: something written : writing
Sacred Writ
: a formal written document
specifically : a legal instrument in epistolary form issued under seal in the name of the English monarch
: an order or mandatory process in writing issued in the name of the sovereign or of a court or judicial officer commanding the person to whom it is directed to perform or refrain from performing an act specified therein
writ of detinue
writ of entry
writ of execution
: the power and authority of the issuer of such a written order
usually used with run
outside the United States where … our writ does not runDean Acheson

Examples of writ in a Sentence

The judge issued a writ of habeas corpus. He was served with a writ.
Recent Examples on the Web By contrast, small companies tend to perform best when economic growth is accelerating because there’s more of a risk-on environment writ large and tend to struggle when investors are more uncertain. Bryan Mena, CNN, 18 Feb. 2024 In March 2020, Jackson County Circuit Court temporarily suspended the issuance of writs for two months to protect the health of the public and court employees. Kacen Bayless, Kansas City Star, 13 Feb. 2024 But rather than zero in on the seizure of Carollo’s home on Morris Lane, his lawyers argue that the writ should be put on hold until there is a thorough inventory of the commissioner’s personal property in the residence that could be seized by the U.S. Marshals. Rebecca San Juan, Miami Herald, 3 Feb. 2024 An apologia writ in hair about what happens when a muscular intellect is married to frail corporate governance. Vanessa Friedman, New York Times, 27 Oct. 2023 The great tragic condition, writ very small, precisely as Miller intended. Chris Jones, Chicago Tribune, 13 Sep. 2023 The millennial aesthetic is famously minimalist, and the tiny home was minimalism writ large—meaning very, very small. Alena Botros, Fortune, 28 Jan. 2024 Social media may be able to create national conversations, but those conversations have to be about something, and Hollywood, writ large, often provides that something. Peter Biskind, The Hollywood Reporter, 26 Jan. 2024 The complete emotional range of a Greek melodrama seemed to be writ across Hunter Schafer’s face at Schiaparelli’s haute couture autumn/winter 2024 show. Daniel Rodgers, Vogue, 23 Jan. 2024 See More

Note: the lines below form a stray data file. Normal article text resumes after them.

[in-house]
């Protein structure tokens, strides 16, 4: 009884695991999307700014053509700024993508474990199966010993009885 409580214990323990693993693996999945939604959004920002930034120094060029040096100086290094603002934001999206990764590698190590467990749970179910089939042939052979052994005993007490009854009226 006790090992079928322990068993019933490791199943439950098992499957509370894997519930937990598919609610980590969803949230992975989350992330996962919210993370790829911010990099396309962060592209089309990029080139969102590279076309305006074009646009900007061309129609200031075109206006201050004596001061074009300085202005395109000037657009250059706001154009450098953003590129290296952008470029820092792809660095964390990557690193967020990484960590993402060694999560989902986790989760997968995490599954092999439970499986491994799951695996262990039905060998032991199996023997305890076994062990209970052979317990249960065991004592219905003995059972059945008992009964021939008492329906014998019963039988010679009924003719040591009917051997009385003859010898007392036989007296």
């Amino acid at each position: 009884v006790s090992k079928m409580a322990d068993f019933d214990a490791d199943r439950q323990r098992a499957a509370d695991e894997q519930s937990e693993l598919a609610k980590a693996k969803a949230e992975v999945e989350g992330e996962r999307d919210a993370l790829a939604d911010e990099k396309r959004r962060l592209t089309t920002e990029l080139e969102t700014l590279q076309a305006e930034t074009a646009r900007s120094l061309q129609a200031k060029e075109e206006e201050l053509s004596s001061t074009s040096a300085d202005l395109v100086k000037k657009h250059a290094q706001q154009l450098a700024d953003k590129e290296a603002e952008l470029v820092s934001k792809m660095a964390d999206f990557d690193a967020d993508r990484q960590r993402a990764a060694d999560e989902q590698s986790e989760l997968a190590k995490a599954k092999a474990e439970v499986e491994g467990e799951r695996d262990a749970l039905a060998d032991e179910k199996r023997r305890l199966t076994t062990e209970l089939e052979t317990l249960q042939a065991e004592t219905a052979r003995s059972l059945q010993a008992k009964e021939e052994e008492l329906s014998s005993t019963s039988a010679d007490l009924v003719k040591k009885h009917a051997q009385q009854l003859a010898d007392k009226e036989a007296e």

These examples are programmatically compiled from various online sources to illustrate current usage of the word 'writ.' Any opinions expressed in the examples do not represent those of Merriam-Webster or its editors. Send us feedback about these examples.

Word History


Middle English, from Old English; akin to Old English wrītan to write

First Known Use

before the 12th century, in the meaning defined at sense 1

Time Traveler
The first known use of writ was before the 12th century

Dictionary Entries Near writ

Cite this Entry

“Writ.” Merriam-Webster.com Dictionary, Merriam-Webster, https://www.merriam-webster.com/dictionary/writ. Accessed 28 Feb. 2024.

Kids Definition


: something written : writing
Holy Writ
: a written legal order signed by a court officer

Legal Definition


: a letter that was issued in the name of the English monarch from Anglo-Saxon times to declare his grants, wishes, and commands
: an order or mandatory process in writing issued in the name of the sovereign or of a court or judicial officer commanding the person to whom it is directed to perform or refrain from performing a specified act